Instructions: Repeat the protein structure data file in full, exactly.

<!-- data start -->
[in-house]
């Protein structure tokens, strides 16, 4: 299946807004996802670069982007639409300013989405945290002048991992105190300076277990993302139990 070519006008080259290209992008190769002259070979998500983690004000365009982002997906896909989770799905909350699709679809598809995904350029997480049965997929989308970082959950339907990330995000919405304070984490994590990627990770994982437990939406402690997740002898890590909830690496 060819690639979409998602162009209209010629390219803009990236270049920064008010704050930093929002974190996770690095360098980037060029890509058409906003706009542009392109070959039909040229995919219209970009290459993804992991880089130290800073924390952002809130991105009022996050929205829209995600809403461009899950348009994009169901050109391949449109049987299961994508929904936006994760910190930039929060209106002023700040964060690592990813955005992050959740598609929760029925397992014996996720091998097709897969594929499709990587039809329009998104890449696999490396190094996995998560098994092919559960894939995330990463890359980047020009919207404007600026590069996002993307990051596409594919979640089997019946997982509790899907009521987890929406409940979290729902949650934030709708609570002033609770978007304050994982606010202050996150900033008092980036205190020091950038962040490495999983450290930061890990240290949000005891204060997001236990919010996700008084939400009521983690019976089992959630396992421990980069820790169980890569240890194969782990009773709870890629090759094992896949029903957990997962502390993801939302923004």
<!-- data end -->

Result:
[in-house]
């Protein structure tokens, strides 16, 4: 299946807004996802670069982007639409300013989405945290002048991992105190300076277990993302139990 070519006008080259290209992008190769002259070979998500983690004000365009982002997906896909989770799905909350699709679809598809995904350029997480049965997929989308970082959950339907990330995000919405304070984490994590990627990770994982437990939406402690997740002898890590909830690496 060819690639979409998602162009209209010629390219803009990236270049920064008010704050930093929002974190996770690095360098980037060029890509058409906003706009542009392109070959039909040229995919219209970009290459993804992991880089130290800073924390952002809130991105009022996050929205829209995600809403461009899950348009994009169901050109391949449109049987299961994508929904936006994760910190930039929060209106002023700040964060690592990813955005992050959740598609929760029925397992014996996720091998097709897969594929499709990587039809329009998104890449696999490396190094996995998560098994092919559960894939995330990463890359980047020009919207404007600026590069996002993307990051596409594919979640089997019946997982509790899907009521987890929406409940979290729902949650934030709708609570002033609770978007304050994982606010202050996150900033008092980036205190020091950038962040490495999983450290930061890990240290949000005891204060997001236990919010996700008084939400009521983690019976089992959630396992421990980069820790169980890569240890194969782990009773709870890629090759094992896949029903957990997962502390993801939302923004």